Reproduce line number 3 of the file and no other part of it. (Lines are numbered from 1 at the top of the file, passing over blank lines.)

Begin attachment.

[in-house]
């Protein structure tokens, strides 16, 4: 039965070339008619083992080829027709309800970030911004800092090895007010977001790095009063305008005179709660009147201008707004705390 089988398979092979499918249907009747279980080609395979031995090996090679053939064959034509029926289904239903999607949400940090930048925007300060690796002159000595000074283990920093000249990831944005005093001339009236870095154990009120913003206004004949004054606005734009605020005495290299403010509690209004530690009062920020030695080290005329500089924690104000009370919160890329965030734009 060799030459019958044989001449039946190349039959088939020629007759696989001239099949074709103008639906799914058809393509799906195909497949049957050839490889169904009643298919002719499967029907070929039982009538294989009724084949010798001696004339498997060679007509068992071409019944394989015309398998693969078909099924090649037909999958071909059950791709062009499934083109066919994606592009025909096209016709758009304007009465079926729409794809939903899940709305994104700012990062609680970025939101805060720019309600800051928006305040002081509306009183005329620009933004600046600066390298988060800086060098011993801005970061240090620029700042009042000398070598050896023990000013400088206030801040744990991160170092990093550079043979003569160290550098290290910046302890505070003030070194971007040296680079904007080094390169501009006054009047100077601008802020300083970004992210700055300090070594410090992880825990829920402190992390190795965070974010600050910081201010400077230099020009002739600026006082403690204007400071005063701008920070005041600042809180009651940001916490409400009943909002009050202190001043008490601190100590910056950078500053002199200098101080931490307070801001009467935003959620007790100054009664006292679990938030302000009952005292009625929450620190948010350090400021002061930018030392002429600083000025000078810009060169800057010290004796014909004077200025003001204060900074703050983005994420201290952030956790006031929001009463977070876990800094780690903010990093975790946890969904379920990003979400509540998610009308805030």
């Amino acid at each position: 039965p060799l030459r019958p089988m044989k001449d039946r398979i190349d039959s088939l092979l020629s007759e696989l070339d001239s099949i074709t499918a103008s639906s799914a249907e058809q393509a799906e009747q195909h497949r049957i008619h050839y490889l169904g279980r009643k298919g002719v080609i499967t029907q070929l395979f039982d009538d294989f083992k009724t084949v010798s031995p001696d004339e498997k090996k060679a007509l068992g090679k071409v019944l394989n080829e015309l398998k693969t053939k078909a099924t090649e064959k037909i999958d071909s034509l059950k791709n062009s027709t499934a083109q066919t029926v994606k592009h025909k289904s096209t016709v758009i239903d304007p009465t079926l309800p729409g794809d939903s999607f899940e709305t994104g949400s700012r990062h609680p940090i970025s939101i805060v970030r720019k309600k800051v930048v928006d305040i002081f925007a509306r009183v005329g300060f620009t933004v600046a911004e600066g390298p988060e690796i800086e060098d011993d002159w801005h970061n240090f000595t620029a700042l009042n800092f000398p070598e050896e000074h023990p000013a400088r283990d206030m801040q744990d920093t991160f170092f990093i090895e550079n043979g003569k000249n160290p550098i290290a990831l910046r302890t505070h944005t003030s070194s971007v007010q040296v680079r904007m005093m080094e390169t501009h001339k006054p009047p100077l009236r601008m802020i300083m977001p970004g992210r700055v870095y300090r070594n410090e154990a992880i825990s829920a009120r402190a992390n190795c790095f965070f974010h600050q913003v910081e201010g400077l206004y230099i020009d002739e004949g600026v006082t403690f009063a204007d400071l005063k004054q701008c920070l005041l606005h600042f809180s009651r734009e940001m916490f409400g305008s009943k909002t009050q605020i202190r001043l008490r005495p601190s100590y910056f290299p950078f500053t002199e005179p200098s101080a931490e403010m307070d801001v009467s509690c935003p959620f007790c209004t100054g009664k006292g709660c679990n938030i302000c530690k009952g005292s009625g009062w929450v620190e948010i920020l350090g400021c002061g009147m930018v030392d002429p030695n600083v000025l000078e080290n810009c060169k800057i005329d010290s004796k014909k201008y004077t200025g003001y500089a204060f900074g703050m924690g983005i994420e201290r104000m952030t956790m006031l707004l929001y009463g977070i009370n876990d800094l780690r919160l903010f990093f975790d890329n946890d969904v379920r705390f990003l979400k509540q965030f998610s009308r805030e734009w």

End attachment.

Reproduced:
């Amino acid at each position: 039965p060799l030459r019958p089988m044989k001449d039946r398979i190349d039959s088939l092979l020629s007759e696989l070339d001239s099949i074709t499918a103008s639906s799914a249907e058809q393509a799906e009747q195909h497949r049957i008619h050839y490889l169904g279980r009643k298919g002719v080609i499967t029907q070929l395979f039982d009538d294989f083992k009724t084949v010798s031995p001696d004339e498997k090996k060679a007509l068992g090679k071409v019944l394989n080829e015309l398998k693969t053939k078909a099924t090649e064959k037909i999958d071909s034509l059950k791709n062009s027709t499934a083109q066919t029926v994606k592009h025909k289904s096209t016709v758009i239903d304007p009465t079926l309800p729409g794809d939903s999607f899940e709305t994104g949400s700012r990062h609680p940090i970025s939101i805060v970030r720019k309600k800051v930048v928006d305040i002081f925007a509306r009183v005329g300060f620009t933004v600046a911004e600066g390298p988060e690796i800086e060098d011993d002159w801005h970061n240090f000595t620029a700042l009042n800092f000398p070598e050896e000074h023990p000013a400088r283990d206030m801040q744990d920093t991160f170092f990093i090895e550079n043979g003569k000249n160290p550098i290290a990831l910046r302890t505070h944005t003030s070194s971007v007010q040296v680079r904007m005093m080094e390169t501009h001339k006054p009047p100077l009236r601008m802020i300083m977001p970004g992210r700055v870095y300090r070594n410090e154990a992880i825990s829920a009120r402190a992390n190795c790095f965070f974010h600050q913003v910081e201010g400077l206004y230099i020009d002739e004949g600026v006082t403690f009063a204007d400071l005063k004054q701008c920070l005041l606005h600042f809180s009651r734009e940001m916490f409400g305008s009943k909002t009050q605020i202190r001043l008490r005495p601190s100590y910056f290299p950078f500053t002199e005179p200098s101080a931490e403010m307070d801001v009467s509690c935003p959620f007790c209004t100054g009664k006292g709660c679990n938030i302000c530690k009952g005292s009625g009062w929450v620190e948010i920020l350090g400021c002061g009147m930018v030392d002429p030695n600083v000025l000078e080290n810009c060169k800057i005329d010290s004796k014909k201008y004077t200025g003001y500089a204060f900074g703050m924690g983005i994420e201290r104000m952030t956790m006031l707004l929001y009463g977070i009370n876990d800094l780690r919160l903010f990093f975790d890329n946890d969904v379920r705390f990003l979400k509540q965030f998610s009308r805030e734009w």